State of the Hogs: Huge Game

Pat Jones covered some history and put this week's Arkansas game in perspective at the Northwest Arkansas Touchdown Club on Wednesday. Among the tidbits was a ranking of the all-time top five Razorbacks.

Pat Jones dropped a few names Wednesday at the Northwest Arkansas Touchdown Club. He ran through a who's who of running backs, his all-time top five Arkansas football players and the former Oklahoma State coach described the sensation of coaching Thurman Thomas and Barry Sanders at the same time.

"Yeah, I'm the guy who played Thurman Thomas ahead of Barry Sanders," said Jones, the 1969 Arkansas graduate. "Yeah, that makes me a complete dumb ass."

Actually, it's good to remember that Sanders was hardly more than a two star prospect, discovered only because his high school team also had a three-star lineman that attracted a stop by OSU assistant George Walstad.

OSU backfield coach Bill Shimek, an Arkansas native, took one look at a highlight's tape and decided it would be wise not to return it and risk someone at Oklahoma or Nebraska getting a look. The old spliced together 16mm film was finally sent back to the high school coach after Sanders signed with the Cowboys.

Jones wasn't too dumb. Thomas and Sanders both made it to the NFL Hall of Fame. He is the only college coach to have two running backs at the same time "who have their busts displayed at Canton."

Jones still marvels at the day when NFL owners and head coaches came to see Sanders on his testing day after his junior season, back when not many juniors turned pro. A disinterested Sanders did 40 on the vertical jump. And when prodded to put something into it, did a double pump in the air kind of like Michael Jordan to flip over the clip at 42 inches, then later dunked a basketball flat footed.

If Jones has seen a tandem like Thomas and Sanders, what does he think of the Arkansas duo of Alex Collins and Jonathan Williams? Are they good enough to deserve a nickname? Never mind, one has already been tossed out by fans, Beauty and the Beast.

"They are very good young backs," Jones said. "But I remember coming over here to watch Darren McFadden, Felix Jones, Peyton Hillis, Jamal Anderson and Chris Houston practice. They don't have any like them right now."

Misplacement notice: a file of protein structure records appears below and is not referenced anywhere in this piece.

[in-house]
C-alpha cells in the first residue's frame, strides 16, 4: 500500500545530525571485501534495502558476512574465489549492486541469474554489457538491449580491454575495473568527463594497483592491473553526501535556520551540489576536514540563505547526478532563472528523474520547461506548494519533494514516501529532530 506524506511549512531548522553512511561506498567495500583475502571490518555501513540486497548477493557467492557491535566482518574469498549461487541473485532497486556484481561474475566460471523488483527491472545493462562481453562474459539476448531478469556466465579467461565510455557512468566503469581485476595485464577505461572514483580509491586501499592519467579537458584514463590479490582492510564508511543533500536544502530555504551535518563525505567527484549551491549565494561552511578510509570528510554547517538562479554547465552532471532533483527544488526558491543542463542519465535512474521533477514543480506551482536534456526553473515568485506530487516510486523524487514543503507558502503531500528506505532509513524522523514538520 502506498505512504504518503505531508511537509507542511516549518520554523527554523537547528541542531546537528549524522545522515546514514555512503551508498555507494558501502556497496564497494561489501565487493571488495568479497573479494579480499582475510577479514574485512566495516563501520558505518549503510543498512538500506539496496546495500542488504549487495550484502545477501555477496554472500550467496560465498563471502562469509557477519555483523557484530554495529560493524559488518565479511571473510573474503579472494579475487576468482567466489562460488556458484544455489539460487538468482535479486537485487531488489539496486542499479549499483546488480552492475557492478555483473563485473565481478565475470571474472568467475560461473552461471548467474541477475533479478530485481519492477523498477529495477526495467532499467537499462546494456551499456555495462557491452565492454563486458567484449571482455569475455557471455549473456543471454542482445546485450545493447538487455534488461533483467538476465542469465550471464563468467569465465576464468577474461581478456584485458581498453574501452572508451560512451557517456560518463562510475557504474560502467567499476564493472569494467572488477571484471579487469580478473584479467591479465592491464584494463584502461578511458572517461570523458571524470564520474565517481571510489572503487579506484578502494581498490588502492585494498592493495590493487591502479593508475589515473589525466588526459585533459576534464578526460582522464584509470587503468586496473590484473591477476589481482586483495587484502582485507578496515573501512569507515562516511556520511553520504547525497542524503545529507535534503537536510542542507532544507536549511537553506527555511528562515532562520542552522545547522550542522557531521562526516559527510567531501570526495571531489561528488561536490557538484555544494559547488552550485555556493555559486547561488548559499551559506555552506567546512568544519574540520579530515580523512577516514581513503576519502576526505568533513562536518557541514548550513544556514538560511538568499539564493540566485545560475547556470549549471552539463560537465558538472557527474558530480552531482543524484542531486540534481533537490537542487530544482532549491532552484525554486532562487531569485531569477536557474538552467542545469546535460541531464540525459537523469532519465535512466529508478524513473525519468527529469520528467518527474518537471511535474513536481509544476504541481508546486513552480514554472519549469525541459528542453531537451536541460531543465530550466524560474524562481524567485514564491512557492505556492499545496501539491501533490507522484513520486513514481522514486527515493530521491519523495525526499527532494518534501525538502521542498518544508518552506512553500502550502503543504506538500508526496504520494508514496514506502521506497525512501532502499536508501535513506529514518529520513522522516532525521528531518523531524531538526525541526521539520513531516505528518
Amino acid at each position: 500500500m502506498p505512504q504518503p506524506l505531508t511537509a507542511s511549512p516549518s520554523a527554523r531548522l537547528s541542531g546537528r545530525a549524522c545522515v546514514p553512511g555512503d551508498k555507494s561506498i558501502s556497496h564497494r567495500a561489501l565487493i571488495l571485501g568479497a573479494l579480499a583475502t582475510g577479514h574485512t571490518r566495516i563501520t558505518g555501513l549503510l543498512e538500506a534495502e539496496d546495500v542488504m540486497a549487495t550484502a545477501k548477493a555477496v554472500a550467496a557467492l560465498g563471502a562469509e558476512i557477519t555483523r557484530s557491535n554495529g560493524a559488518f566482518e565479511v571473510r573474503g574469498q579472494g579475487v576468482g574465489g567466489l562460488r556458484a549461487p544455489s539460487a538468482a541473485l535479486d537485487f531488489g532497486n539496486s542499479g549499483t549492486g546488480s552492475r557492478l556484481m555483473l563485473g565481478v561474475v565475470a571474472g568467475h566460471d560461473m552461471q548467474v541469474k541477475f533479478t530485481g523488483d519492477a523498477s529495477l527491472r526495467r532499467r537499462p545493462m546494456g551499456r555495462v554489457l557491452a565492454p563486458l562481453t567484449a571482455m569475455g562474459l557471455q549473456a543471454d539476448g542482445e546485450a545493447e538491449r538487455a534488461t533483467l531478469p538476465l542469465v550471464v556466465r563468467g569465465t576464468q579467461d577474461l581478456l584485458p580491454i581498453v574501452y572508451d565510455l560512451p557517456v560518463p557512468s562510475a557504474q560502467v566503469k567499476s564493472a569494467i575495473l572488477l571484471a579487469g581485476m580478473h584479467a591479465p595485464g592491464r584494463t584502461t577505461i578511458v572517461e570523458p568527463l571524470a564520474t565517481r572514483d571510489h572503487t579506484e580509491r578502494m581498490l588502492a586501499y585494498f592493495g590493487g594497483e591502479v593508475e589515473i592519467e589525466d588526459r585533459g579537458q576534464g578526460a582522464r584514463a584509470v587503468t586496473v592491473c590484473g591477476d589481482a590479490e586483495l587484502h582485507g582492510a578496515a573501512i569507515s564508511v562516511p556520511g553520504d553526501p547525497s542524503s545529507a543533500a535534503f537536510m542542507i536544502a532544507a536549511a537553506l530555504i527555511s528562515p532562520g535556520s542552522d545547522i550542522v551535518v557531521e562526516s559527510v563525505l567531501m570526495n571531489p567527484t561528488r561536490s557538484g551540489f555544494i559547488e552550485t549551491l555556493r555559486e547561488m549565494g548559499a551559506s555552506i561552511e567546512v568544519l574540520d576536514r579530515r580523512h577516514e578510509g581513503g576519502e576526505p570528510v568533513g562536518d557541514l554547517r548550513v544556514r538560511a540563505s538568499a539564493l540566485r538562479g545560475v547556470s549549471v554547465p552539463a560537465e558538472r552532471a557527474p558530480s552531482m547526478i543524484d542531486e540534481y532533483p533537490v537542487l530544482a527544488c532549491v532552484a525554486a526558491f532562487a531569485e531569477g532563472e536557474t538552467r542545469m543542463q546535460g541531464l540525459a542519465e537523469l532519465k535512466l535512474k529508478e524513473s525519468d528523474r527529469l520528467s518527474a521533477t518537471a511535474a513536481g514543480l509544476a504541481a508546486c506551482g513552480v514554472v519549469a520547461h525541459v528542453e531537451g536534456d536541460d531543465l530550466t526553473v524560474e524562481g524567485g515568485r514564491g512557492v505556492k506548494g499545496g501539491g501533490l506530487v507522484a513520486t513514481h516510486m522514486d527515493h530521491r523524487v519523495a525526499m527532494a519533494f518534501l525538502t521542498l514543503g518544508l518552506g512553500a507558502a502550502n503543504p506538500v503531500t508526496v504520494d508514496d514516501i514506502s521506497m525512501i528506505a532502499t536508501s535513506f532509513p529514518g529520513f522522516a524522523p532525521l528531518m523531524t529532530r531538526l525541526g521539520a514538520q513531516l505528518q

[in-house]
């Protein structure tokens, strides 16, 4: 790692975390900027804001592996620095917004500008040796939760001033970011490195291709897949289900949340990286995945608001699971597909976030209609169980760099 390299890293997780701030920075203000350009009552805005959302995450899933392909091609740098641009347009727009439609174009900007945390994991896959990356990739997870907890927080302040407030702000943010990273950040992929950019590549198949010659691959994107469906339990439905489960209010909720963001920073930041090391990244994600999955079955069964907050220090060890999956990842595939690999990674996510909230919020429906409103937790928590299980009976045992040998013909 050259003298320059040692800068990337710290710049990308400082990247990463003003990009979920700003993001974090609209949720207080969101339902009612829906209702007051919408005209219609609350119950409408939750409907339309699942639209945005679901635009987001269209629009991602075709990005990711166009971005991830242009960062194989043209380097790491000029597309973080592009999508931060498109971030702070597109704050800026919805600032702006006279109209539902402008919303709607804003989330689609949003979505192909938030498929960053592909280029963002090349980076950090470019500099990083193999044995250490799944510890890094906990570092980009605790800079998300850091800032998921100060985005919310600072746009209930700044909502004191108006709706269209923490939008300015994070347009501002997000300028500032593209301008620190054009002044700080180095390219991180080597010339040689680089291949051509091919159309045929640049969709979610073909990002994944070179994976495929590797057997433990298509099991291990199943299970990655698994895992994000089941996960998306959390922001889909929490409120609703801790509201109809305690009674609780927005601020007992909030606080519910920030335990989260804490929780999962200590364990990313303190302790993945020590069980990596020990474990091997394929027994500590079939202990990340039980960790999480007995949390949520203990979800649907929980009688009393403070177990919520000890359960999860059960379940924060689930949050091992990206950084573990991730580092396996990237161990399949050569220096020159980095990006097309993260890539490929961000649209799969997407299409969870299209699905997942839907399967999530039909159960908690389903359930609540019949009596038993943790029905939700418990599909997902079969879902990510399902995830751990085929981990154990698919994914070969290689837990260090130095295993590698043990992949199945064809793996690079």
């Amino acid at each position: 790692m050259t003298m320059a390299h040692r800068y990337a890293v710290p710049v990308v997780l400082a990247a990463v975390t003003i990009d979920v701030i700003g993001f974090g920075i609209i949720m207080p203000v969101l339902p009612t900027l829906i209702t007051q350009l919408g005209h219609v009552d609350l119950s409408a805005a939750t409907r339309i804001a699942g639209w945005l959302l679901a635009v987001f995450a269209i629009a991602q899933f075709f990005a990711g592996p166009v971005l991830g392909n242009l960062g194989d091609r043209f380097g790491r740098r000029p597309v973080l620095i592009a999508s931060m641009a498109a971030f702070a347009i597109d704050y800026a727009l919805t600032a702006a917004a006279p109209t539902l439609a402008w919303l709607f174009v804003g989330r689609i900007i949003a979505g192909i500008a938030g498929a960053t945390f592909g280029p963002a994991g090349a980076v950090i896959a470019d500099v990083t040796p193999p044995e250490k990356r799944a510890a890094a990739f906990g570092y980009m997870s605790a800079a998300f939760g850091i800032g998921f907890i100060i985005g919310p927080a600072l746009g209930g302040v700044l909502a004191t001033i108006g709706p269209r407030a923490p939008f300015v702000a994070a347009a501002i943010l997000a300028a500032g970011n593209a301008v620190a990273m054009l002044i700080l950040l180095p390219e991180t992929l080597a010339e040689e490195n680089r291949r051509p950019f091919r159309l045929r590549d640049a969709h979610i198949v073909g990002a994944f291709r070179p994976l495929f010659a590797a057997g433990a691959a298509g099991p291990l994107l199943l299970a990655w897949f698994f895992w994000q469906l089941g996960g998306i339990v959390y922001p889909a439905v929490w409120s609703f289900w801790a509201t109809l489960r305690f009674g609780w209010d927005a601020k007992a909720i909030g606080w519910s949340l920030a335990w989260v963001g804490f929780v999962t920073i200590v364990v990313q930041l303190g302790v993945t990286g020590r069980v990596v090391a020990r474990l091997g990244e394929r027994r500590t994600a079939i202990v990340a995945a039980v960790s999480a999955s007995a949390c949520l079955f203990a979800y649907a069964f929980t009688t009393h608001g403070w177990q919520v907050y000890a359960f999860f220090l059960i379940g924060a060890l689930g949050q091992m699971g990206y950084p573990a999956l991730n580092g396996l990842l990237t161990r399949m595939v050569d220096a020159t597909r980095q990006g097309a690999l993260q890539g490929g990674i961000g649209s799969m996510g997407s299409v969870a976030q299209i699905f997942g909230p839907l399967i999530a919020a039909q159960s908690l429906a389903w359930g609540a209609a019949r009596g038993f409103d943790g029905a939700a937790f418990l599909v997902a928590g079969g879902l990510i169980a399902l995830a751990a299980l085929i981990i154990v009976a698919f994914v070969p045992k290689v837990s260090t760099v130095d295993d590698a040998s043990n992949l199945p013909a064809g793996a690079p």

Jones said that doesn't mean the Hogs can't win some games with their current talent, thanks to great respect for the current coaches. He's old friends with Randy Shannon, the linebackers coach. He also knows Sam Pittman from his Oklahoma days. There are ties between Jones and other UA assistants. He was invited by Shannon to watch the last UA preseason scrimmage.

"This bunch (of coaches) now, they get after them," Jones said. "They coach with a ton of energy.

"They can win, but they will have to gut out games like what I saw Saturday against Southern Miss. They will have to gouge it out. The running backs are impressive and the tight ends are good. The freshman, Hunter Henry, is going to be a really good player when he grows up. I told Randy they are doing some interesting things with Jarrett Lake at linebacker."

The key for the Hogs is the schedule. There is nothing easy ahead.

"I call it playing uphill and against the wind in golf," Jones said. "They have Rutgers this week and it's a big game. In all honesty, the Razorbacks might be playing for a bowl game.

"If they can go up there and gut it out for 4-0, we can see what happens. But they are in the toughest division of college football. Ole Miss is better and LSU, that might be the sleeper. I see them play defense and it's still bam, bam, bam."